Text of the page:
COLUMBUS -- On the front wall of Ohio State's team meeting room, an oversized sign provides a reminder that everything and nothing has changed under Urban Meyer.
It is headlined "Plan to Win" -- the four bullet-pointed tenets the new Buckeyes coach holds dearest.
1. Play great defense.
2. No turnovers.
3. Score in the red zone.
4. Win the kicking game.
Sounds familiar, huh?
No one will mistake the new boss for the old one though.
Former coach Jim Tressel was a dyed-in-the-wool traditionalist; Meyer is a pioneer of the spread. Tressel wore suits to press conferences and carried himself with a presidential air; Meyer showed up to his first briefing of the season Monday in a windbreaker. Tressel said a lot without saying anything; Meyer says a little while saying everything.
"I can come in and say, 'Boy, the guys are training hard and we'll try to win one at a time' and I'll leave the room," Meyer said this week when asked about his bluntness. "I'm not sure that does anybody good."
Yet peel back the Buckeyes' sleek new exterior, and it becomes clear the football canons Meyer emphasizes above all others are, well, pretty much the same as the old ones.
If Tressel loathed turnovers and called the punt the most important play in football, Meyer won't put up much argument.
Meyer preaches the same beliefs with an unusual fervor, beginning with the special teams, which he coaches himself.
Kicker Drew Basil compared the Buckeyes' instruction last season to a college class where students just have to show up to get an 'A.' This year, Meyer keeps watch from the backfield during special teams drills, scrutinizing both the kicker or punter and the defense.
The attention to detail is in the pudding. In Meyer's six seasons at Florida, his teams finished among the top 10 nationally in net punting five times, twice led the Southeastern Conference in kick returns, and blocked 32 kicks.
Linebacker Etienne Sabino called the Buckeyes' punt-block unit, which will be unveiled Saturday against Miami (Ohio), the "freak show."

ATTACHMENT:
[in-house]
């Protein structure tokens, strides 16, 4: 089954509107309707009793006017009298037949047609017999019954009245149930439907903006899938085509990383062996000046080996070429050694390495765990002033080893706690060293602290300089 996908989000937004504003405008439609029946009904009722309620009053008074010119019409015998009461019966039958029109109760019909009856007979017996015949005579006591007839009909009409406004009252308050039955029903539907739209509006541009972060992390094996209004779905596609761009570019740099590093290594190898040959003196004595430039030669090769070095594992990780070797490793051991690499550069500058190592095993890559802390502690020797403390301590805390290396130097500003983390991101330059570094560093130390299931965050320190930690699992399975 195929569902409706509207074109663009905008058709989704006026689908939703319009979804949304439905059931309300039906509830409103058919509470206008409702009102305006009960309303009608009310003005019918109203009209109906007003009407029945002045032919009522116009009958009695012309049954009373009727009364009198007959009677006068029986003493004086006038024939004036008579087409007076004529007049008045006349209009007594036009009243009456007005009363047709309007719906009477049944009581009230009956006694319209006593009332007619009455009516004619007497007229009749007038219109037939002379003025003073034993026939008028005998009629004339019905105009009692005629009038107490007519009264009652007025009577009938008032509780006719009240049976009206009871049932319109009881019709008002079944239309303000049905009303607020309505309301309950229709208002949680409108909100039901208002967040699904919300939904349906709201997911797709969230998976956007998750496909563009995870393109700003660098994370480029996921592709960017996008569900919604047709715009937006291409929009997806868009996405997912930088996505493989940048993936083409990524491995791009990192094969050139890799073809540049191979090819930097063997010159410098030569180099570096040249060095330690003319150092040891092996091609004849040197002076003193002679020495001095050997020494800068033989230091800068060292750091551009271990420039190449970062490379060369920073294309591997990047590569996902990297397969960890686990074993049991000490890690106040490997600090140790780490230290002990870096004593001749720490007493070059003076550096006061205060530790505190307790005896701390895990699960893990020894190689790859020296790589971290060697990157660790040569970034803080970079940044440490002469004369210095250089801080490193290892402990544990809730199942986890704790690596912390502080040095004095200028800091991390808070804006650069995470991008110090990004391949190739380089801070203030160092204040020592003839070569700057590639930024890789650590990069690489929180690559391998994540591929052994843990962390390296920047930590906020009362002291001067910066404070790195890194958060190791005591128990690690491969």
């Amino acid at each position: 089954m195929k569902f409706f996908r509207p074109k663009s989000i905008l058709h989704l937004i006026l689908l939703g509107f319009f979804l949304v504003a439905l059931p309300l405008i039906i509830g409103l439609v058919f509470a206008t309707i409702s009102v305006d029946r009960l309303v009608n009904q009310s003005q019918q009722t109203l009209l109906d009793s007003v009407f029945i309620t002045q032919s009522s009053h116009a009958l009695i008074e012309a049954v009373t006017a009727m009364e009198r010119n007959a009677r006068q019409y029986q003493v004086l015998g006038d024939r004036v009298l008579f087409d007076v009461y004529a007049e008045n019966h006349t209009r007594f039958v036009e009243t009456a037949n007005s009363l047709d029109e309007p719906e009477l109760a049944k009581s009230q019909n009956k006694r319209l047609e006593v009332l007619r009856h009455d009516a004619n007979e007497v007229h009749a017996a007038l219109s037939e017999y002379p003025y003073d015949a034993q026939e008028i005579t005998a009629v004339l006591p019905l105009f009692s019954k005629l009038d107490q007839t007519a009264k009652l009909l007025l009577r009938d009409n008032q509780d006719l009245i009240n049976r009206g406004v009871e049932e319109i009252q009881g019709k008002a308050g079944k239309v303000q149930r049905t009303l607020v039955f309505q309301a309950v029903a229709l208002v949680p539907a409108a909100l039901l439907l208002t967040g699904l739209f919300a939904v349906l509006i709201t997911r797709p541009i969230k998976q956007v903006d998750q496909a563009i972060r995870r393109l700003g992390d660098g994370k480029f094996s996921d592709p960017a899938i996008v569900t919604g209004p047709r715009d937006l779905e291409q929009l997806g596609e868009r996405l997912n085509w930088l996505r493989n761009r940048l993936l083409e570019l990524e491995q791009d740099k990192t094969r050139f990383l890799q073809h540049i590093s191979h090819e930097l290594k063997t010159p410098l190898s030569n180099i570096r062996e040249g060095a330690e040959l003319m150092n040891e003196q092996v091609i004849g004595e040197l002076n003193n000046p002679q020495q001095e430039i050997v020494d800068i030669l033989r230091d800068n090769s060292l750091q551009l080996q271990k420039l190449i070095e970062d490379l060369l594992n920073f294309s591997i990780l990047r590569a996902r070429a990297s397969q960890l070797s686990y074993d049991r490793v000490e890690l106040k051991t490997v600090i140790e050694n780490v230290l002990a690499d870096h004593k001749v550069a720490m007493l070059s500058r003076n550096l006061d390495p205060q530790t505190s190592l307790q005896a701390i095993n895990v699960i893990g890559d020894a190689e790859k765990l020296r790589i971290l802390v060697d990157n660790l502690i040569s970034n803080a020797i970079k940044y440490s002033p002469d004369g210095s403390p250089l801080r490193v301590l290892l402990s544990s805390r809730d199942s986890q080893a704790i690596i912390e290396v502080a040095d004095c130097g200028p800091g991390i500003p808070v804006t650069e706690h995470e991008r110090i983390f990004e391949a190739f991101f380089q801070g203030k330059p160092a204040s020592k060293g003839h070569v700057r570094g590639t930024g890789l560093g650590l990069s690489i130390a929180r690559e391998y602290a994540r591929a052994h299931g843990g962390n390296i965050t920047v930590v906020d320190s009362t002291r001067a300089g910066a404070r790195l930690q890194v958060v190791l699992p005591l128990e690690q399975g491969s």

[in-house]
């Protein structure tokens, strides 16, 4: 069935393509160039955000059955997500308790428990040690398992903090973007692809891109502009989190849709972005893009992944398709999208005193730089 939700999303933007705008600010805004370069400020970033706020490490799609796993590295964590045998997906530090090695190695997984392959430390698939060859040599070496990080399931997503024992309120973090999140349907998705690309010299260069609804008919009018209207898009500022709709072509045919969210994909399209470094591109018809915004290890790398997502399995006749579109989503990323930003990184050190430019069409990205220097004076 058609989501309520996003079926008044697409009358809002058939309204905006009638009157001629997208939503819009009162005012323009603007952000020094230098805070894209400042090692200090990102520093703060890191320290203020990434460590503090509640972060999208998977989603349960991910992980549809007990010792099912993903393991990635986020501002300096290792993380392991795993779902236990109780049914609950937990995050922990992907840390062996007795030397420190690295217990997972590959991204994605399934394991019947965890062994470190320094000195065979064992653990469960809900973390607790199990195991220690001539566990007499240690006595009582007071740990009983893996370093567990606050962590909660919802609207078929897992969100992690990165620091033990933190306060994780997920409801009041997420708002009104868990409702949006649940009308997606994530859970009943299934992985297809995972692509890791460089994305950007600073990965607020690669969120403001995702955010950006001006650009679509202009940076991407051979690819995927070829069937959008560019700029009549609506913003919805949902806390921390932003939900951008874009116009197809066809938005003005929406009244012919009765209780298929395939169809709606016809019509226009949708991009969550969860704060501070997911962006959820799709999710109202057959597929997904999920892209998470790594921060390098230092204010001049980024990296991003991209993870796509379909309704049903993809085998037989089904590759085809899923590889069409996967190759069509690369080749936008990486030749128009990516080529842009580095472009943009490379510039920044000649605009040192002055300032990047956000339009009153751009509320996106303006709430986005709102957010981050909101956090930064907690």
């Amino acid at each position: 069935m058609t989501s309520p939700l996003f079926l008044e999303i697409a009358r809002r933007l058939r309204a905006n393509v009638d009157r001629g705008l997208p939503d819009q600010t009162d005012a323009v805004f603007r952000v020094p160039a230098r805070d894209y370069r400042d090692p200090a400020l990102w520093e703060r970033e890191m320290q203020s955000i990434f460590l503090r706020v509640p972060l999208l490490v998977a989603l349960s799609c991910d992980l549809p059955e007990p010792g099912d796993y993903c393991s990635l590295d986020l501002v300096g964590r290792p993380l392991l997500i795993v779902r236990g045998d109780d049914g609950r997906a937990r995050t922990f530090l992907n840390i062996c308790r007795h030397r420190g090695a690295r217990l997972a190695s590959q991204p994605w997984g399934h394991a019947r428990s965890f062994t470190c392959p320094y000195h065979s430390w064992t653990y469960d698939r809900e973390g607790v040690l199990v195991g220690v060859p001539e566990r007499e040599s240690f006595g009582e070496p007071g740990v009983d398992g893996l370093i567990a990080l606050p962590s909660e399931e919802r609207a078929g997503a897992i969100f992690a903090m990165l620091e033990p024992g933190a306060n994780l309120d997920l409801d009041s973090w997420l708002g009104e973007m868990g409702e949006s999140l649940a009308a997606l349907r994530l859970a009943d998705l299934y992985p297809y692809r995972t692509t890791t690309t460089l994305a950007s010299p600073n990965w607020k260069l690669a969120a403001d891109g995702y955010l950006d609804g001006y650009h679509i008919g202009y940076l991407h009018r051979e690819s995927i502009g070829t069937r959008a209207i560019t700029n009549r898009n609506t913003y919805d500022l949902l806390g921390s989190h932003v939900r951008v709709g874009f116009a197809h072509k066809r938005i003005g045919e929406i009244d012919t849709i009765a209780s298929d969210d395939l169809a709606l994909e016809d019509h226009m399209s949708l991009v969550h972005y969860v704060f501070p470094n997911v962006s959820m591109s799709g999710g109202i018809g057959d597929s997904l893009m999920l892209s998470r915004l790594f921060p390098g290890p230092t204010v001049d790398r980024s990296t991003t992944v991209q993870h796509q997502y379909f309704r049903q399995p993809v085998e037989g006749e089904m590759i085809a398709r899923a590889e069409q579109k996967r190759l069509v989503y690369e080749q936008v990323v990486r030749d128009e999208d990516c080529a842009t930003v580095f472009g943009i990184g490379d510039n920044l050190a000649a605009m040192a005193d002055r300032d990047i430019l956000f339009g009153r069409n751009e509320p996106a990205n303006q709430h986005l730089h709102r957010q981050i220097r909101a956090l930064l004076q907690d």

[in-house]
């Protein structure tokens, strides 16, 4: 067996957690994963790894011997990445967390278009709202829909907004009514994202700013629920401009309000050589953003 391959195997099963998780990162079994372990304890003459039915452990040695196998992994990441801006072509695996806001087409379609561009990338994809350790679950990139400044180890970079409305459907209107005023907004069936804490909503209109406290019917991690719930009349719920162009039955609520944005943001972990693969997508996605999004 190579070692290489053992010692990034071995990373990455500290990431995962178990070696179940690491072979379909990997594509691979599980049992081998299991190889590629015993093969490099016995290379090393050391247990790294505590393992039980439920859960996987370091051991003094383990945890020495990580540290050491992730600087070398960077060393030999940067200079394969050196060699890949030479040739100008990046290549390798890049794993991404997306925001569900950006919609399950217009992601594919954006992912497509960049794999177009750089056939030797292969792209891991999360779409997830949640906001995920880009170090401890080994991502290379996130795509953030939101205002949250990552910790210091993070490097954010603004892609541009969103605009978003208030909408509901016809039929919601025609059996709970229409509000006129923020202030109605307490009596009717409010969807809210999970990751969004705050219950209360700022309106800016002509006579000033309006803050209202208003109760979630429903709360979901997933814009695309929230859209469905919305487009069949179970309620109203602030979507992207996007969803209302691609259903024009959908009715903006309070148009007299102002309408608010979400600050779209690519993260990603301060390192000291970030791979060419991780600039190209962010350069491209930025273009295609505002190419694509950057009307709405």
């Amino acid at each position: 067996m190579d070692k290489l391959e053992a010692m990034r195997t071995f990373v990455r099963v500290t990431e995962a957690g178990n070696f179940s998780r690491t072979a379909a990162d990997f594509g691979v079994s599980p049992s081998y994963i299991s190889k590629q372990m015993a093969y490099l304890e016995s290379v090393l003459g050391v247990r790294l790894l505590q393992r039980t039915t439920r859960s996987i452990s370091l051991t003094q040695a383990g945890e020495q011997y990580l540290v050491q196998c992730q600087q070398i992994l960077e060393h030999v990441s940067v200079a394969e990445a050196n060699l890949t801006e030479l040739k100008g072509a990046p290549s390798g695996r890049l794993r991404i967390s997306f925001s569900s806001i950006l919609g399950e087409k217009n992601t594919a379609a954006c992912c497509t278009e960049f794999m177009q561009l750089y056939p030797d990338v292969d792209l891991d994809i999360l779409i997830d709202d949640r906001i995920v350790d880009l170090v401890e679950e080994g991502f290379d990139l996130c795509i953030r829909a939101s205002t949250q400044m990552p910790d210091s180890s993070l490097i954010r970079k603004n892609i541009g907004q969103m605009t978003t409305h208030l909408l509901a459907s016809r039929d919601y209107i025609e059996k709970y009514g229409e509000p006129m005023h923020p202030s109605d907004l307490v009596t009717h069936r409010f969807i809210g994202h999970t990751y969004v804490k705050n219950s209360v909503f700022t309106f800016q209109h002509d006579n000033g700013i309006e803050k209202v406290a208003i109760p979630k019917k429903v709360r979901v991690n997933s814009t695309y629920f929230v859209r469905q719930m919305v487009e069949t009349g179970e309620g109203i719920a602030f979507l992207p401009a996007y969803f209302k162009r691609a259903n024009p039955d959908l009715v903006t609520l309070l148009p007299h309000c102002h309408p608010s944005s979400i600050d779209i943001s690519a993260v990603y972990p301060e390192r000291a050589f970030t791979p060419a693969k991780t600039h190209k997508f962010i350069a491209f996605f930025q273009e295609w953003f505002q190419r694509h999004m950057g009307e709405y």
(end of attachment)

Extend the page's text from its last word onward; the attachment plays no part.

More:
"Our best players are on it," Meyer said. "So there's an emphasis."
Basil, though admittedly biased, said Ohio State's special teams will be unmatched this fall.
"If we're not the best in the nation with how much we go over everything, it's going to be a failure," Basil said. "We have to be the best."
Meyer also underscores the importance of protecting the ball, as in there will be turnover at your position if you turn over the ball.
Running back Jordan Hall said he realized how serious Meyer was when photographs of offending players began popping up on the wall in the meeting room.
"During camp if you got with your wrist below your elbow or if the ball was out away [from your body] a little bit, you'd get a picture and your picture would be all over the wall," he said with a smile.
Meyer said he does not play favorites, either.
"Ball security is critical, every coach in the country stands up and tells you that," Meyer said. "But you'll see it, if [tailback] Carlos Hyde is having a hell of a day, if the ball comes away from his body one time, he's out."
The same goes for quarterback Braxton Miller, who will be charged to electrify but without error. One misconception of Meyer's spread is the more open and high-speed offense will inevitably lead to more turnovers. Meyer hopes the opposite is true.
"We're very anti-turnover too," Meyer said. "If you go back and look at our quarterbacks, we don't throw picks. If you do, you're out."
At Florida, for example, Tim Tebow threw only 15 interceptions in 926 attempts over his final three seasons -- or one pick for every 64 passes. Consider that Meyer's teams at UF intercepted the opposition more times -- 116 -- than they turned the ball over altogether. The Gators' 108 turnovers under Meyer were fourth-fewest in the nation.
"The quarterback position is not the position to take chances. Some people, I'll hear 'em say 'boy he's a gunslinger.' We don't have gunslingers or risky players at quarterback. I never have. We won't do that."
In fact, as if speaking from a script written by Woody Hayes, he called Miller an extension of the defense.
"The quarterback has to play really, really good defense," Meyer said. "That means we're a little bit unique on third down and 14. We're not one of those teams that are going to throw it all the time 15 yards.
"We have a plan to win. If it says just throw the ball and have fun and just whatever, then you would throw the ball down the field. We won't do that."
Everything has changed in this new era, and yet maybe nothing has.
Contact David Briggs at: firstname.lastname@example.org, 419-724-6084, or on Twitter @DBriggsBlade.